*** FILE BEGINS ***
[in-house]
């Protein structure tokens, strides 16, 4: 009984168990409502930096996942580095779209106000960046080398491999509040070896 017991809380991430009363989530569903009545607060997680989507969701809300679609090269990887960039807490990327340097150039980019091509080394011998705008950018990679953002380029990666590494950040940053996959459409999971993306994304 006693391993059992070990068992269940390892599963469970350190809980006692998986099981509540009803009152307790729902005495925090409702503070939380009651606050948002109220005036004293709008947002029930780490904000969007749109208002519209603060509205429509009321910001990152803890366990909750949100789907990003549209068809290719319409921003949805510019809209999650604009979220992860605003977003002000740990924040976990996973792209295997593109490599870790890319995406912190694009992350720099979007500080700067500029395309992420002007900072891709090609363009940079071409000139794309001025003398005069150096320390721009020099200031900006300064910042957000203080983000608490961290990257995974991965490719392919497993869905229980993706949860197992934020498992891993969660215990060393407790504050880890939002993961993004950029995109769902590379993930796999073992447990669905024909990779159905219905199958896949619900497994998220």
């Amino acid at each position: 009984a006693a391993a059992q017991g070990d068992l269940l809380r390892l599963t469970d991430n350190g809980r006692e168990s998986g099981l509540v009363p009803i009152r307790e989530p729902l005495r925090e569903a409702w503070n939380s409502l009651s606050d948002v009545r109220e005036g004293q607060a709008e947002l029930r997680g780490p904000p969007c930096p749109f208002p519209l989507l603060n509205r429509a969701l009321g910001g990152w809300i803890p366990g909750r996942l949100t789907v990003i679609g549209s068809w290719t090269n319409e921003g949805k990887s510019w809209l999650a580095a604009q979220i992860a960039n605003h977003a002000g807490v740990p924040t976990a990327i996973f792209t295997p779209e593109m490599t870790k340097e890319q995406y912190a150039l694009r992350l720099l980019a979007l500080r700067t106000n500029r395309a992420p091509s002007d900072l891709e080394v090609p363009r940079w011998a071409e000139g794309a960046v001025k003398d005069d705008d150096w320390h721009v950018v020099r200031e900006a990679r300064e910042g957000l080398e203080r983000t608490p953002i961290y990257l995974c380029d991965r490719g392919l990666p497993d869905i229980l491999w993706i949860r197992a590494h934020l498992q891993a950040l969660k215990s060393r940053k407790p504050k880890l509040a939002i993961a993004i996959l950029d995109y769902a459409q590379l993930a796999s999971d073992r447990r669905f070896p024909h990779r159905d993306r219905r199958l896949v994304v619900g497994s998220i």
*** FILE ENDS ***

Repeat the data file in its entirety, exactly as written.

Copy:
[in-house]
């Protein structure tokens, strides 16, 4: 009984168990409502930096996942580095779209106000960046080398491999509040070896 017991809380991430009363989530569903009545607060997680989507969701809300679609090269990887960039807490990327340097150039980019091509080394011998705008950018990679953002380029990666590494950040940053996959459409999971993306994304 006693391993059992070990068992269940390892599963469970350190809980006692998986099981509540009803009152307790729902005495925090409702503070939380009651606050948002109220005036004293709008947002029930780490904000969007749109208002519209603060509205429509009321910001990152803890366990909750949100789907990003549209068809290719319409921003949805510019809209999650604009979220992860605003977003002000740990924040976990996973792209295997593109490599870790890319995406912190694009992350720099979007500080700067500029395309992420002007900072891709090609363009940079071409000139794309001025003398005069150096320390721009020099200031900006300064910042957000203080983000608490961290990257995974991965490719392919497993869905229980993706949860197992934020498992891993969660215990060393407790504050880890939002993961993004950029995109769902590379993930796999073992447990669905024909990779159905219905199958896949619900497994998220």
């Amino acid at each position: 009984a006693a391993a059992q017991g070990d068992l269940l809380r390892l599963t469970d991430n350190g809980r006692e168990s998986g099981l509540v009363p009803i009152r307790e989530p729902l005495r925090e569903a409702w503070n939380s409502l009651s606050d948002v009545r109220e005036g004293q607060a709008e947002l029930r997680g780490p904000p969007c930096p749109f208002p519209l989507l603060n509205r429509a969701l009321g910001g990152w809300i803890p366990g909750r996942l949100t789907v990003i679609g549209s068809w290719t090269n319409e921003g949805k990887s510019w809209l999650a580095a604009q979220i992860a960039n605003h977003a002000g807490v740990p924040t976990a990327i996973f792209t295997p779209e593109m490599t870790k340097e890319q995406y912190a150039l694009r992350l720099l980019a979007l500080r700067t106000n500029r395309a992420p091509s002007d900072l891709e080394v090609p363009r940079w011998a071409e000139g794309a960046v001025k003398d005069d705008d150096w320390h721009v950018v020099r200031e900006a990679r300064e910042g957000l080398e203080r983000t608490p953002i961290y990257l995974c380029d991965r490719g392919l990666p497993d869905i229980l491999w993706i949860r197992a590494h934020l498992q891993a950040l969660k215990s060393r940053k407790p504050k880890l509040a939002i993961a993004i996959l950029d995109y769902a459409q590379l993930a796999s999971d073992r447990r669905f070896p024909h990779r159905d993306r219905r199958l896949v994304v619900g497994s998220i």